Early data signal immunopriming effect of bevacizumab in advanced breast cancer
medwireNews: Combined treatment with durvalumab plus bevacizumab could benefit women with HER2-negative advanced breast cancer who have progressed on bevacizumab maintenance, shows a phase 1b trial.
In addition to promising efficacy and tolerability data, the researchers also report on correlative studies, which they say “agree with the preclinical rationale supporting an immunopriming effect exerted by antiangiogenic treatment, probably by reducing TREGs [regulatory T] cells both systemically and in tumor tissue.”
The study authors explain in Breast Cancer Research that “[p]reclinical evidence in breast, pancreatic, and brain tumors and melanoma and clinical results in renal cell cancer have shown that antiangiogenic treatment was followed by more efficient T cell extravasation and tumor infiltration, turning immunologically ‘cold’ into ‘hot’ tumors.”
They continue: “Particularly, the sequence in which these agents are administered (sequential versus concurrently with immunotherapy) might be of key importance.”
The investigator-initiated study included 25 patients with locally advanced or metastatic breast cancer who had received maintenance treatment with single-agent bevacizumab for at least 6 weeks as a part of any bevacizumab-containing regimen prior to enrollment. Participants were aged a median of 54.1 years and had received up to seven previous lines of therapy for advanced disease.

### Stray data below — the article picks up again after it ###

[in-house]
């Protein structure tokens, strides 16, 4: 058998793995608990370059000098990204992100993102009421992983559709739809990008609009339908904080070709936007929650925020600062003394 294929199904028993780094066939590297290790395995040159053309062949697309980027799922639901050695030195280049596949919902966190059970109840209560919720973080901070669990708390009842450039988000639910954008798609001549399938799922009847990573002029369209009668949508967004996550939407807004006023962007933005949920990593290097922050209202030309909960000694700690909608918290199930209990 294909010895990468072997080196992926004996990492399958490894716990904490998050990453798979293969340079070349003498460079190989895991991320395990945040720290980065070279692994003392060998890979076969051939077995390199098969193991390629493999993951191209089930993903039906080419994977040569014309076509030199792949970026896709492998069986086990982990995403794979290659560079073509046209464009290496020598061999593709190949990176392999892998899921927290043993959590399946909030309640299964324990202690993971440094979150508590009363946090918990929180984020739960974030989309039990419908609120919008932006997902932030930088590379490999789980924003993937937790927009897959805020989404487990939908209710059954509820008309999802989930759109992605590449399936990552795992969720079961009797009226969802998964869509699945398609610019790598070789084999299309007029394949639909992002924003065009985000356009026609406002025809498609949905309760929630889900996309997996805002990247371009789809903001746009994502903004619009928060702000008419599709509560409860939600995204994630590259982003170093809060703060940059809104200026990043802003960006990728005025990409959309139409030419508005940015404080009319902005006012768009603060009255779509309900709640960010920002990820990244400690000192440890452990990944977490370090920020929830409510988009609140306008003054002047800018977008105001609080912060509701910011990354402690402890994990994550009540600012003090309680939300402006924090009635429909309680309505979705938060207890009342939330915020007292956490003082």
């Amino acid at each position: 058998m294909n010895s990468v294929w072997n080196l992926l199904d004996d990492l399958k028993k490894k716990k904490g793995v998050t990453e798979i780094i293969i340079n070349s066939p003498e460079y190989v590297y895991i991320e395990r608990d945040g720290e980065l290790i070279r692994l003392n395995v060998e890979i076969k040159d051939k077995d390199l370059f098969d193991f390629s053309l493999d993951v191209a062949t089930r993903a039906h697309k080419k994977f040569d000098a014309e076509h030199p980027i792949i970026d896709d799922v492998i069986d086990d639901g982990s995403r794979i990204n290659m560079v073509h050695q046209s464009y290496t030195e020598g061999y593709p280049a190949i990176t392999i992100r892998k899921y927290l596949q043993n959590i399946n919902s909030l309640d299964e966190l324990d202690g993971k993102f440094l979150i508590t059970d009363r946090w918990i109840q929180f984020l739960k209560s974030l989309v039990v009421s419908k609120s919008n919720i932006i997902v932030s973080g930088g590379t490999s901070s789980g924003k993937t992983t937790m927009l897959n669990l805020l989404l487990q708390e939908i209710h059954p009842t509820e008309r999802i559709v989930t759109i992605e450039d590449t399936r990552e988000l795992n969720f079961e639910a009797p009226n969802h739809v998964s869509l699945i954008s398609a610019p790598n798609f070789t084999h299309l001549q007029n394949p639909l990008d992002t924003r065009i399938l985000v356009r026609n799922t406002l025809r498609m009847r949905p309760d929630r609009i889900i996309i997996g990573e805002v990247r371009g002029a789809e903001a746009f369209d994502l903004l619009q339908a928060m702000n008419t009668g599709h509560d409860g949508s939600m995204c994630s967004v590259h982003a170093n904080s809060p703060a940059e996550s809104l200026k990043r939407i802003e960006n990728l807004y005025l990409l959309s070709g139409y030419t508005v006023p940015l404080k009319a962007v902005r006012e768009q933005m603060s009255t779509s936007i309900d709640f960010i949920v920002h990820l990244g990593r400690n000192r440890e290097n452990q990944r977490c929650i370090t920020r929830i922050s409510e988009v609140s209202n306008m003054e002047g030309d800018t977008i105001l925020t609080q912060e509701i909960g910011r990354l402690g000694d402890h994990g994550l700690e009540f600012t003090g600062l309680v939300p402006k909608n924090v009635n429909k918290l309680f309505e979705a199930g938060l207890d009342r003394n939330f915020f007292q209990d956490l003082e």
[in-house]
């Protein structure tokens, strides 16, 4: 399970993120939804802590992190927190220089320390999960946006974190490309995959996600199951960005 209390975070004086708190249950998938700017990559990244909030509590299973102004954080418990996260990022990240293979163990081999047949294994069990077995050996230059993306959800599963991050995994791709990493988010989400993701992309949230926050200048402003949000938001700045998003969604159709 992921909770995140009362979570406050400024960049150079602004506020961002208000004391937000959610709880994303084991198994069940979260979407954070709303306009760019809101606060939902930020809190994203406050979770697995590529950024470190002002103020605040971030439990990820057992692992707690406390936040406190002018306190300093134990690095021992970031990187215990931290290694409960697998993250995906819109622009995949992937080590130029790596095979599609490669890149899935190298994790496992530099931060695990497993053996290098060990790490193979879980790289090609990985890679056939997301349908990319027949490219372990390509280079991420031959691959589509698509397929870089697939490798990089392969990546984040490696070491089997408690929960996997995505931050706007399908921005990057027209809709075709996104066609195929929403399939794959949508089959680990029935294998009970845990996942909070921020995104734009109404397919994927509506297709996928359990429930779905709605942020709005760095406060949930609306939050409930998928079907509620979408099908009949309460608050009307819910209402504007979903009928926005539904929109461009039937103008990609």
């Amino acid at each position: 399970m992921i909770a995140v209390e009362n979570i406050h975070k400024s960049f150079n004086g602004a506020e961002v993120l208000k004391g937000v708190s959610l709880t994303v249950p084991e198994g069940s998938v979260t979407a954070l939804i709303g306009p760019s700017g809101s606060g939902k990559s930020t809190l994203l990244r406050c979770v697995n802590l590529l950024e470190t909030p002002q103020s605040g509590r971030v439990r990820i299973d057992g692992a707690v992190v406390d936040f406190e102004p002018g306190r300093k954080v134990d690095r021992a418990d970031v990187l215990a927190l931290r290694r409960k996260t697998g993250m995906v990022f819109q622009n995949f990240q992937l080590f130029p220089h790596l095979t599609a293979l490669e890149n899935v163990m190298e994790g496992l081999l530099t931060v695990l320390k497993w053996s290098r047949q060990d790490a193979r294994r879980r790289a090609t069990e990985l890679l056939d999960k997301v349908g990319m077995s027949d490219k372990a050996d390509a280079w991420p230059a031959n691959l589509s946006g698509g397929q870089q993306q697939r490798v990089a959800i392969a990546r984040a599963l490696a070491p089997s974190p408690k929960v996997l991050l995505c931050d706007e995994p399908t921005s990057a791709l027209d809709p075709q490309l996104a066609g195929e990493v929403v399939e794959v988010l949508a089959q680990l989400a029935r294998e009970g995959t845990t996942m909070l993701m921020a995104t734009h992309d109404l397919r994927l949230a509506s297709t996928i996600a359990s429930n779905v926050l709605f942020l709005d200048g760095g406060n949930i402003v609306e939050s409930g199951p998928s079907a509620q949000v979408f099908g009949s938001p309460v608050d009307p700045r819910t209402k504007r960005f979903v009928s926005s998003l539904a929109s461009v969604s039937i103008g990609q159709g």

Treatment with durvalumab 10 mg/kg plus bevacizumab 10 mg/kg every 2 weeks for a median 13 weeks achieved a median progression-free survival duration of 3.5 months, while median overall survival was 11.0 months.
The objective response rate was “low,” with just 8% of patients having a partial response to the combination, but the clinical benefit rates at 8 and 16 weeks were 60% and 44%, respectively, report Miguel Quintela-Fandino (Spanish National Cancer Research Center, Madrid) and co-workers.
Analysis of peripheral blood mononuclear cells from samples obtained after maintenance bevacizumab but before durvalumab initiation showed a significant increase in CD4+ T cells in individuals who derived clinical benefit from the combination at week 16 (nonprogressors) versus those who did not (progressors).
Nonprogressors also had significantly lower baseline levels of immunosuppressive TREG cells than progressors, and numerically higher levels of effector memory and central memory CD8+ T cells at the 4-week timepoint after the first dose of durvalumab plus bevacizumab.
Moreover, morphologic analysis of biopsy samples from three nonprogressors and three progressors at baseline revealed “vascular normalization features as a result of previous bevacizumab, compared with generally abnormal patterns observed in progressors,” say Quintela-Fandino et al.
This finding “further supports the hypothesis that antiangiogenics can exert an immunopriming effect, at least in some cases,” they add.
The researchers note that the small sample size and patient heterogeneity, including the “highly variable” duration of bevacizumab maintenance (1.6–24.7 months), are the main weaknesses of the study. They also highlight that the study design “does not distinguish between ‘priming’ effects (versus no-priming) or even whether it is justified or not to maintain bevacizumab in the combination phase.”
Nonetheless, the team concludes: “Taken together the positive efficacy signal, the low toxicity rates, the finding of candidate biomarkers of activity in peripheral blood, and the biological rationale, our data justify a larger prospective clinical trial aiming to define the magnitude of the benefit derived from antiangiogenic priming in this setting.”
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